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Towering Hurdles: Challenges in the telecom infrastructure space

February 28, 2013

Regulatory issues and declining operator margins have slowed down investments in the telecom infrastructure industry. Though the industry has matured over the past decade, infrastructure providers are still grappling with issues related to low tenancies, high energy costs, right-of-way (RoW) challenges and new radiation emission norms, among others. Considering this, the government has taken initiatives such as promoting renewable energy solutions and providing infrastructure status to the telecom infrastructure industry.

tele.net takes a look at some of the key issues and challenges faced by the segment…

Low grid power availability in rural and semi-urban areas is a key concern for telecom infrastructure providers. Due to inadequate and unstable electricity supply, telecom tower companies use diesel generators to power their towers. This is despite the fact that high diesel costs, which constitute about 50 per cent of the opex for a tower, continue to impact operators’ bottom lines. The recent partial deregulation of diesel prices, which has led to price hikes, has further impacted the profitability of tower companies and operators. As per industry estimates, such price hikes are expected to result in a financial burden of about Rs 210 billion for tower companies over the next year. Diesel pilferage at different stages of the production value chain will add to this burden.

Meanwhile, securing RoW is a key challenge in telecom infrastructure development. Companies setting up towers are required to seek multiple approvals from the regulatory authorities, which delays development. Further, each state has its own rules and regulations for granting permission for erecting towers, which results in cost escalations.

Another issue is the decline in the tenancy ratio of telecom towers following the cancellation of 2G licences. Several operators have either shut down their business or are scaling down operations following the apex court’s verdict. This has impacted tower operators who aggressively developed infrastructure in anticipation of telecom service growth. As a result, the annual revenues of tower companies from rental income are set to take a hit of Rs 25 billion. Also, overcapacity of towers would reduce rentals, further affecting revenues.

Moreover, the new electromagnetic radiation emission norms, which require companies to limit radiations from towers to one-tenth of the previous levels, means that these players will now have to compromise on signal strength in order to reduce tower radiations while new towers will have to be erected to maintain the quality of service. The cost associated with building new towers will also have financial implications for companies that already have a huge debt burden. In addition, the government has disallowed companies from installing towers in lanes that are narrower than 5 metres, and rooftop towers with multiple antennas. The Telecom Enforcement, Resource and Monitoring cell of the Department of Telecommunications (DoT) will conduct random audits of towers across the country and impose a penalty of Rs 500,000 per tower for violating norms.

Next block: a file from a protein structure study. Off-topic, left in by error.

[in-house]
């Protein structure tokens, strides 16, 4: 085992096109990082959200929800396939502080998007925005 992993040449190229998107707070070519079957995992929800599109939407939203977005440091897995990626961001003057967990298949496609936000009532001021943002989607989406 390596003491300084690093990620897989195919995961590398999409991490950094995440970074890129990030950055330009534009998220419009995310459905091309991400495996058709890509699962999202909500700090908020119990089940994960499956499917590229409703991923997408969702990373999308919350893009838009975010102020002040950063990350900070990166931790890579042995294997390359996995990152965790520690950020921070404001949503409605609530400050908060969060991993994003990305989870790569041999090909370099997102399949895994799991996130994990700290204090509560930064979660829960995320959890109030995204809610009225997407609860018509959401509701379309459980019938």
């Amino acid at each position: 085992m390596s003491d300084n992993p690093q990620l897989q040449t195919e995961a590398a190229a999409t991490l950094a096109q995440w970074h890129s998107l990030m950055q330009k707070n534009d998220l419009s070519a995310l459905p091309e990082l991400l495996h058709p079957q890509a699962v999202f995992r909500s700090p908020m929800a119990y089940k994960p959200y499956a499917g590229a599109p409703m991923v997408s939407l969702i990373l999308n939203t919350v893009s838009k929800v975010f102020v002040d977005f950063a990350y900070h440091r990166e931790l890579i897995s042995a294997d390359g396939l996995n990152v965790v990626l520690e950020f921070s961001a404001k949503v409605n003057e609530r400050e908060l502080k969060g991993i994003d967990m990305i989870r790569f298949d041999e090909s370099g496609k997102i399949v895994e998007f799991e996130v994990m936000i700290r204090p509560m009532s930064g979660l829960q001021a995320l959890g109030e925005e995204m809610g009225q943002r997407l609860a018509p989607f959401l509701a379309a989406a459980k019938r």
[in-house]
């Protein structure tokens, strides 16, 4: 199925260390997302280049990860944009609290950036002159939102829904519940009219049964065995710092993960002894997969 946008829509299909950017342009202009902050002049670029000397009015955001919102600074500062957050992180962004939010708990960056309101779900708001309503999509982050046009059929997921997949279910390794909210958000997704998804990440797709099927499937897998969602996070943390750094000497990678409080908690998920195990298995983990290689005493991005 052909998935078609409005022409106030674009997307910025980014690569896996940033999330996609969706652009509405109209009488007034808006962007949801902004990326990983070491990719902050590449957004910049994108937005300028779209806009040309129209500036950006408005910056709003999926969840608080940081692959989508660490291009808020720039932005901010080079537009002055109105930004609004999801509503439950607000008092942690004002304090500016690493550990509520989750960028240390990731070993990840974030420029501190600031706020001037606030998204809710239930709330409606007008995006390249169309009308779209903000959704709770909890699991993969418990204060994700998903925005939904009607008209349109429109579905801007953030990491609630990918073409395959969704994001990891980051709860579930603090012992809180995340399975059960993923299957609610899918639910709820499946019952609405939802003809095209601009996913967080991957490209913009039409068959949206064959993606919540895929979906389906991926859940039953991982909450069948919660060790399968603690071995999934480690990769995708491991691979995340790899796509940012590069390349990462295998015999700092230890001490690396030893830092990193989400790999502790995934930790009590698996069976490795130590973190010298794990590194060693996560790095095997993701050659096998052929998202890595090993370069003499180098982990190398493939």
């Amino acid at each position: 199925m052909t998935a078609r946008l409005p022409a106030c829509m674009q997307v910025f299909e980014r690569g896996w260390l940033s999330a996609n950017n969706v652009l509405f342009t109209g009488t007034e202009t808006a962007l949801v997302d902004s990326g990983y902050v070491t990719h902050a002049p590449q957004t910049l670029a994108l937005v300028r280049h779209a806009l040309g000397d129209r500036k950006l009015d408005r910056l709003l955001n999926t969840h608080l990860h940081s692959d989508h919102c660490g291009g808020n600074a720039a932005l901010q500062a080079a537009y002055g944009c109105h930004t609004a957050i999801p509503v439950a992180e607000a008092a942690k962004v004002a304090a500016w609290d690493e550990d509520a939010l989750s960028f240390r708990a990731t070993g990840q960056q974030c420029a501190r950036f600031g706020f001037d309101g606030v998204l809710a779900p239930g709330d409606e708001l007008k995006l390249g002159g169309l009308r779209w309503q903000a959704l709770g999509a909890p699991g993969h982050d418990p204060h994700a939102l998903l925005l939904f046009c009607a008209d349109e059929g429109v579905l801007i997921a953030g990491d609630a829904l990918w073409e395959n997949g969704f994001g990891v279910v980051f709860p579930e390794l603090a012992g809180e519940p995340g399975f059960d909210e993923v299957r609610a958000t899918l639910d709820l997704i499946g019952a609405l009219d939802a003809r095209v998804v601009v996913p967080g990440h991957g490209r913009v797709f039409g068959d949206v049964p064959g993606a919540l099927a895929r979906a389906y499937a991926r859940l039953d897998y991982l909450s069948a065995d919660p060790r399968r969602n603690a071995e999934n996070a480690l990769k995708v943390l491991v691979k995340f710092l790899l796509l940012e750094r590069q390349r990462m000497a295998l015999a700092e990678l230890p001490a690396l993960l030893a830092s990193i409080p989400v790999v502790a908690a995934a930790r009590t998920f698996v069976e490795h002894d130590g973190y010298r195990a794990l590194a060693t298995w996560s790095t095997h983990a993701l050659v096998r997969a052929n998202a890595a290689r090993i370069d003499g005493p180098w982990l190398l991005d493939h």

The slow deployment of 3G/4G networks in semi-urban and rural areas is also impeding growth of the telecom infrastructure industry. Though operators have already set up 3G networks in urban areas, the coverage continues to be inadequate and user experience remains poor. This calls for network augmentation, but operators have shelved their network expansion plans due to uncertainties about return on investments, poor uptake of 3G services, rising debt and issues related to the validity of 3G roaming agreements.

Further, the Telecom Regulatory Authority of India’s (TRAI) recommendation to bring all infrastructure providers under the unified licence regime is unfavourable for the industry. As per the recommendation, infrastructure providers will have to pay 8 per cent of their annual gross revenue as licence fee. Currently, they do not have to pay any licence fee. Meanwhile, operators pay an annual licence fee for providing telecom services, which means that the implementation of TRAI’s recommendation could lead to double taxation as infrastructure providers will pass some of the cost to the operators. This would discourage operators to share towers, thereby affecting the tenancy ratio.

The TRAI recommendation to limit foreign direct investment in telecom tower companies to 74 per cent could also impact the industry. This would pose a major challenge for companies such as the American Tower Corporation, which holds 100 per cent stake in its Indian subsidiary. Also, the move could jeopardise tower companies’ plans to offload stakes in their business to reduce debt.

Financing remains a key issue for the telecom infrastructure industry, which has matured over the years. Investments in the industry have a gestation period of 25-30 years, which impacts investor interest. The subdued response to the initial public offering of Bharti Infratel is an indication of the unattractiveness of the industry at the moment. Also, tower companies such as Reliance Infratel have postponed the listing of their shares on the bourses several times due to the weak market sentiment.

Revival initiatives

The focus on powering telecom towers through renewable energy has been growing due to the high energy costs and carbon emissions associated with setting up towers in rural areas. DoT has directed companies to power telecom towers through such solutions. As per the department’s new regulations, at least 50 per cent of rural towers and 20 per cent of urban towers should be powered through hybrid energy sources (renewable and grid power) by 2015. Though there are concerns regarding the intermittent nature of renewable power, it is being seen as a key solution to reduce energy costs.